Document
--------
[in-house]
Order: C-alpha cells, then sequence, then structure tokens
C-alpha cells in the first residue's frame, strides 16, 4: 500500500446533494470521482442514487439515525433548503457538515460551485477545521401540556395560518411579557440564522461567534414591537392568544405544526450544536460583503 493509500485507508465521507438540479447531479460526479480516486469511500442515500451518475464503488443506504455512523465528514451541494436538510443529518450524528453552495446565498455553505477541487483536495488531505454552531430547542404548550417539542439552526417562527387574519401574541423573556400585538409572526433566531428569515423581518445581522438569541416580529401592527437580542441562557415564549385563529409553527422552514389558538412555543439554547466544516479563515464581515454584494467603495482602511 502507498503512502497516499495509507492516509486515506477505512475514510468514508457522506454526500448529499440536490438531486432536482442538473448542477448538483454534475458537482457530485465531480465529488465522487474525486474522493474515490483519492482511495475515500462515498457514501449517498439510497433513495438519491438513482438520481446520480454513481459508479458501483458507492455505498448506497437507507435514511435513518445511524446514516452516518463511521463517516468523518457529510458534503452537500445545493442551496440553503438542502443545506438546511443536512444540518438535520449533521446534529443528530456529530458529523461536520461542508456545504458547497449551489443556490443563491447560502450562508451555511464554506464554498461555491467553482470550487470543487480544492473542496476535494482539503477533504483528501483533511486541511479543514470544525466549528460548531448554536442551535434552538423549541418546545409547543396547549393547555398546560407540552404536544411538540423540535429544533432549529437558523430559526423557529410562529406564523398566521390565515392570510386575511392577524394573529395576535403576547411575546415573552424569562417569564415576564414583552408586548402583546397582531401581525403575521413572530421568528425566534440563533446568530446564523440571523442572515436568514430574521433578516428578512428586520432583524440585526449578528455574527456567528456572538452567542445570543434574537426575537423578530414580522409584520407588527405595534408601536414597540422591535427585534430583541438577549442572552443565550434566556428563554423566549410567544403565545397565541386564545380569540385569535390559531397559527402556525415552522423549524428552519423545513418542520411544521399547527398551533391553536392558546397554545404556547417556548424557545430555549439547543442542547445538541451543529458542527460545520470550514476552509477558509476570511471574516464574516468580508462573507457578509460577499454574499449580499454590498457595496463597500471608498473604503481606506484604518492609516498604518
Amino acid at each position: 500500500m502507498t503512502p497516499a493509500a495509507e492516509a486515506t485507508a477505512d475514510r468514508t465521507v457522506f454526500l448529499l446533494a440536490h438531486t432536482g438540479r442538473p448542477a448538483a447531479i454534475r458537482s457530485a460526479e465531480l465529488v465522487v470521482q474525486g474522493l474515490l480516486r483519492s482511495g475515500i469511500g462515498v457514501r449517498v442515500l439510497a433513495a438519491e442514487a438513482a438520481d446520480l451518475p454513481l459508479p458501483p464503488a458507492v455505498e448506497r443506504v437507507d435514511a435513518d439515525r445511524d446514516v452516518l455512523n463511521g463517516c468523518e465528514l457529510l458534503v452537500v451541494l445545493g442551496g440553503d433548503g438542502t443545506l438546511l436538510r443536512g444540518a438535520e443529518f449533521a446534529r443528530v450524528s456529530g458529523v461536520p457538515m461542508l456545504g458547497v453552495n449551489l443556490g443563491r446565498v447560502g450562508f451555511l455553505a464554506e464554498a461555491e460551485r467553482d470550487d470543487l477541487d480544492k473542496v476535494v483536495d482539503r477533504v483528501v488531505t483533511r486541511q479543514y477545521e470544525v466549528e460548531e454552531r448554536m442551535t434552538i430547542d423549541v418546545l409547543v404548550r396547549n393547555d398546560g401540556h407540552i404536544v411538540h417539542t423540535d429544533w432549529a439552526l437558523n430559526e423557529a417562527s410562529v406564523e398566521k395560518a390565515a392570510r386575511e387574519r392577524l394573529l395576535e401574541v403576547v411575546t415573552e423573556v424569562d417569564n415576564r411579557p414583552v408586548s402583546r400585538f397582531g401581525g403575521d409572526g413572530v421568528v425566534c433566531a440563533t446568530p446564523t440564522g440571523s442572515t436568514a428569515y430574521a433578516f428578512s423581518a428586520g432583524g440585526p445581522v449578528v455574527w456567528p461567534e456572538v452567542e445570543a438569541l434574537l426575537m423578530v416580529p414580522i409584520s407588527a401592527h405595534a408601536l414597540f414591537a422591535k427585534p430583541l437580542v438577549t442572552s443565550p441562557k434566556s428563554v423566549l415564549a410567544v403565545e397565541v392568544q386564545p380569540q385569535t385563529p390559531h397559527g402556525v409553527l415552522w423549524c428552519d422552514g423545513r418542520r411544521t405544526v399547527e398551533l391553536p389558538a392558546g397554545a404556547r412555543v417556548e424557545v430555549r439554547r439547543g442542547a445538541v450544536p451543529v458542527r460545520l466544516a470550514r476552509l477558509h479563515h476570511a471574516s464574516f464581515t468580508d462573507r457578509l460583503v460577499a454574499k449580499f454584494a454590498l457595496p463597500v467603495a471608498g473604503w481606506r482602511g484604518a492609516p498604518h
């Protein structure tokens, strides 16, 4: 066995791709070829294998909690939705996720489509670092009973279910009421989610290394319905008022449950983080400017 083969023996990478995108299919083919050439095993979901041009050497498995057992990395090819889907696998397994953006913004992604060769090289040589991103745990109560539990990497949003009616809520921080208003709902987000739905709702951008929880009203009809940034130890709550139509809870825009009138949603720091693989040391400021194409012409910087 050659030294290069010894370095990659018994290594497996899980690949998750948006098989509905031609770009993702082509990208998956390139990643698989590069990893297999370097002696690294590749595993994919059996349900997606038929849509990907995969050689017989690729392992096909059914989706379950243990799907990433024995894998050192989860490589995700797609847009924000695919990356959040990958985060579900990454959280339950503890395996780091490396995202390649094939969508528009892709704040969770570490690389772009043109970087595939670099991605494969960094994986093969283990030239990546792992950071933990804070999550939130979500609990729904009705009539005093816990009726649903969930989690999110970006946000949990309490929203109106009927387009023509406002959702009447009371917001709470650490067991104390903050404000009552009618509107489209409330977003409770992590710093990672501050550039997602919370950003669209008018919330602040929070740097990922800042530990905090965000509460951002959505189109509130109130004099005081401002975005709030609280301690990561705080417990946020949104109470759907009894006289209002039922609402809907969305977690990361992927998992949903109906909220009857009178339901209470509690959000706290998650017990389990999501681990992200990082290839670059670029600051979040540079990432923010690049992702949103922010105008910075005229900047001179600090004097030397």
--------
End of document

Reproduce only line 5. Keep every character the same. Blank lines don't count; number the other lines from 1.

């Protein structure tokens, strides 16, 4: 066995791709070829294998909690939705996720489509670092009973279910009421989610290394319905008022449950983080400017 083969023996990478995108299919083919050439095993979901041009050497498995057992990395090819889907696998397994953006913004992604060769090289040589991103745990109560539990990497949003009616809520921080208003709902987000739905709702951008929880009203009809940034130890709550139509809870825009009138949603720091693989040391400021194409012409910087 050659030294290069010894370095990659018994290594497996899980690949998750948006098989509905031609770009993702082509990208998956390139990643698989590069990893297999370097002696690294590749595993994919059996349900997606038929849509990907995969050689017989690729392992096909059914989706379950243990799907990433024995894998050192989860490589995700797609847009924000695919990356959040990958985060579900990454959280339950503890395996780091490396995202390649094939969508528009892709704040969770570490690389772009043109970087595939670099991605494969960094994986093969283990030239990546792992950071933990804070999550939130979500609990729904009705009539005093816990009726649903969930989690999110970006946000949990309490929203109106009927387009023509406002959702009447009371917001709470650490067991104390903050404000009552009618509107489209409330977003409770992590710093990672501050550039997602919370950003669209008018919330602040929070740097990922800042530990905090965000509460951002959505189109509130109130004099005081401002975005709030609280301690990561705080417990946020949104109470759907009894006289209002039922609402809907969305977690990361992927998992949903109906909220009857009178339901209470509690959000706290998650017990389990999501681990992200990082290839670059670029600051979040540079990432923010690049992702949103922010105008910075005229900047001179600090004097030397």